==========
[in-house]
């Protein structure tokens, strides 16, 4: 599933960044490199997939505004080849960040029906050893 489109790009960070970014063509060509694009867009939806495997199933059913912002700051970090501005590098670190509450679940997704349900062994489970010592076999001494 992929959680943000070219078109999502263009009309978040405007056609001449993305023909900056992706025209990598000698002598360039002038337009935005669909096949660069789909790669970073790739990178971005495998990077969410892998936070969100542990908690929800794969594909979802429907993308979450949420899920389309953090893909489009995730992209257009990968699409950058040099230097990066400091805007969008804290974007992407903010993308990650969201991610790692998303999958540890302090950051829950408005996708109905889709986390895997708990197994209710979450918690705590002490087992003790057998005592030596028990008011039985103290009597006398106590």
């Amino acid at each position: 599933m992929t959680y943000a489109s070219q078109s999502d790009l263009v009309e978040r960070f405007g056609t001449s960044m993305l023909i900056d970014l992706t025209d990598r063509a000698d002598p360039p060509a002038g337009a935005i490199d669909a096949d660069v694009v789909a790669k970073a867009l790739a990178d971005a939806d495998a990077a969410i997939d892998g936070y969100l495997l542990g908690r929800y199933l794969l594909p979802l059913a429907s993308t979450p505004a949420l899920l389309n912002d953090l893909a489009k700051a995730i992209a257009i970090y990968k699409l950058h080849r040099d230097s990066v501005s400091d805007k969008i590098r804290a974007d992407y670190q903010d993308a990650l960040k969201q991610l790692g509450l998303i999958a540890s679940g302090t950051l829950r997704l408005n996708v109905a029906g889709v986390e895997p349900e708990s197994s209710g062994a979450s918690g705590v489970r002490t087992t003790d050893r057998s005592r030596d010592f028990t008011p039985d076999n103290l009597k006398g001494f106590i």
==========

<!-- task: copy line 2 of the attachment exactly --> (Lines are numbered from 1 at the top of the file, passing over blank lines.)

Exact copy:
């Protein structure tokens, strides 16, 4: 599933960044490199997939505004080849960040029906050893 489109790009960070970014063509060509694009867009939806495997199933059913912002700051970090501005590098670190509450679940997704349900062994489970010592076999001494 992929959680943000070219078109999502263009009309978040405007056609001449993305023909900056992706025209990598000698002598360039002038337009935005669909096949660069789909790669970073790739990178971005495998990077969410892998936070969100542990908690929800794969594909979802429907993308979450949420899920389309953090893909489009995730992209257009990968699409950058040099230097990066400091805007969008804290974007992407903010993308990650969201991610790692998303999958540890302090950051829950408005996708109905889709986390895997708990197994209710979450918690705590002490087992003790057998005592030596028990008011039985103290009597006398106590």